The River Churnet starts on the moors around the Roaches. The upper reaches of the river provide one of the few British streams where rainbow trout occasionally spawn. It flows onwards through Tittesworth Reservoir and Leek, where it provides the power for Brindley's Water Mill. On the south side of Leek it flows next to the Cauldon canal and merges with the canal for a mile or so near Consall. The canal used to reach Uttoxeter, but now stops at Froghall while the river continues through Oakamoor eventually reaching Rocester, where it merges with the River Dove.
There has been a bridge over the River Churnet in Oakamoor for centuries. A report to the Stafford Quarter Sessions at Easter 1708 identified the presence of a decaying wooden bridge that was considered to be very dangerous and noted that several people, horses and cattle had drowned trying to cross the river here. At the next Session, the Court awarded £100 to build a stone bridge for carts and carriages. Although the court paid the building costs, the local people had to carry the 300 tons of stone to the site. the bridge was built between 1709 and 1710.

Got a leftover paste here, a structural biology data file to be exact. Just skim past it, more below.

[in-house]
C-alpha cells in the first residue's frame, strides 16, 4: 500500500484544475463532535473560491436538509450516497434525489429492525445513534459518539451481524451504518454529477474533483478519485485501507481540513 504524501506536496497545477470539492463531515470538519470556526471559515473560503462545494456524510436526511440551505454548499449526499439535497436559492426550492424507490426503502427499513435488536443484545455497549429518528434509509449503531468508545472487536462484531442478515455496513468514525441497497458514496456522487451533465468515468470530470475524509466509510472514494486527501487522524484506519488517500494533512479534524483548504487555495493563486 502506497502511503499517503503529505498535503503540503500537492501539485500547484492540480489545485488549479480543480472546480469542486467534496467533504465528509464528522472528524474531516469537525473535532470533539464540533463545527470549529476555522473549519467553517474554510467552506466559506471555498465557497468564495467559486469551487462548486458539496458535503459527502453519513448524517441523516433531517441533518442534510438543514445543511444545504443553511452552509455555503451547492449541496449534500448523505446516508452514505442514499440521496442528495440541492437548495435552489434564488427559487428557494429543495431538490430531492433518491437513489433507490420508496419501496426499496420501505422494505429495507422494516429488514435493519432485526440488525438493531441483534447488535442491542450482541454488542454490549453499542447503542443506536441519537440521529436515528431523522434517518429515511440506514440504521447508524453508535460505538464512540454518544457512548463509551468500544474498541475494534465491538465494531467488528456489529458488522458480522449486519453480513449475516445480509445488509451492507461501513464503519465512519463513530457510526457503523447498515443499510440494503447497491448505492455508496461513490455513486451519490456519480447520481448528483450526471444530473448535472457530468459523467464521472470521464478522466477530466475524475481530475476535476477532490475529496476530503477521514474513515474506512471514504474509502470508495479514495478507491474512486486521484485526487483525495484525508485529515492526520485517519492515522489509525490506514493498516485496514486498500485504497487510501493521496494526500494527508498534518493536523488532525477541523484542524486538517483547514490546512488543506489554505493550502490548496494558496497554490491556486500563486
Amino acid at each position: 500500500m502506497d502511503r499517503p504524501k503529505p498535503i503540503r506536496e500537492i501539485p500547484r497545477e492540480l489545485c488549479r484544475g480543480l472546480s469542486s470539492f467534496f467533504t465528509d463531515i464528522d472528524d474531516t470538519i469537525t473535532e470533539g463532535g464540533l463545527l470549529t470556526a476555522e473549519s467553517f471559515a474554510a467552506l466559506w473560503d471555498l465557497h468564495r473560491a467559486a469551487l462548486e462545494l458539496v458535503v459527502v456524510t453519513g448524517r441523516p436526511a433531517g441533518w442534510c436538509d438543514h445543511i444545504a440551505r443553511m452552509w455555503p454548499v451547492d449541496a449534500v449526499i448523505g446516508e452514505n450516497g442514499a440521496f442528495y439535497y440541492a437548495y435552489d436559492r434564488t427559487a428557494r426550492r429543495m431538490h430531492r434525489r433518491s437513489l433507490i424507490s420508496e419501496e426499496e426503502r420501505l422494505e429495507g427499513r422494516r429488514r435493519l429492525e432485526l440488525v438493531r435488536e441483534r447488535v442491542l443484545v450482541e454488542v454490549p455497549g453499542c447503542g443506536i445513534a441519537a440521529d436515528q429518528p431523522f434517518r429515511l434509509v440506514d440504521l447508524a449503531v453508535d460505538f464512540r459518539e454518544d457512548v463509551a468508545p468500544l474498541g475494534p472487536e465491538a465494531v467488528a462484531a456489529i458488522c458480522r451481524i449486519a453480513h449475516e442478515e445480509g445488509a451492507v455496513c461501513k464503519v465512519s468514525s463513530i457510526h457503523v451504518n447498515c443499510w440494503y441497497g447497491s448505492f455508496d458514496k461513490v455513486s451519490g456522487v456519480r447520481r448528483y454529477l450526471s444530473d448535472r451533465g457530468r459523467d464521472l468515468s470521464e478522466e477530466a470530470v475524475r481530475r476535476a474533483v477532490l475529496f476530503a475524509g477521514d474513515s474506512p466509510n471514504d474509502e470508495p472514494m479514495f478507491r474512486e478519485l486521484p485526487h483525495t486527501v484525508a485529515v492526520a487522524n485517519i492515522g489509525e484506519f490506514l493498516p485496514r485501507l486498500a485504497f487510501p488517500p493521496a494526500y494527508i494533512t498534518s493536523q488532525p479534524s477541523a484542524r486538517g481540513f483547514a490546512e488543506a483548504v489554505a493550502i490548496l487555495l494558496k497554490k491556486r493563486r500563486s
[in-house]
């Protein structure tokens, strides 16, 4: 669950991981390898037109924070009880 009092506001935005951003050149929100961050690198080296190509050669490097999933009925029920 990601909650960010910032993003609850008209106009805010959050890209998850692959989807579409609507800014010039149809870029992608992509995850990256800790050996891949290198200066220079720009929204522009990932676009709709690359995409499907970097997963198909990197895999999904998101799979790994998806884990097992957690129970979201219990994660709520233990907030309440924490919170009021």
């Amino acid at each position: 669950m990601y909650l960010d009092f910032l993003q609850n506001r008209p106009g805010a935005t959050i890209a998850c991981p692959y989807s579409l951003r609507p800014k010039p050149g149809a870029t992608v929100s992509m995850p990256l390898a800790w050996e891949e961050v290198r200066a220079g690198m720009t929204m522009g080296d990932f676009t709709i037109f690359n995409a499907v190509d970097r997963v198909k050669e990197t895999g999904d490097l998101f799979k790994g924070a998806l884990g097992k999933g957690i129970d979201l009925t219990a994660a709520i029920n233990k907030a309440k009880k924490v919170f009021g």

The road carried by the bridge was the Blythe Marsh to Thorpe Turnpike and at a meeting of the Turnpike Trust in 1762, the Trustees ordered a tollgate to be erected on the northend of the bridge. The tollhouse was built on the roadside in front of the limekilns, where it stood for some 150 years.
The bridge was widened upstream in 1778 to comply with the turnpike requirements - if you look carefully through the arches, you can see the join. After almost 300 years of use, the bridge still stands as a example of the highest calibre of stonework.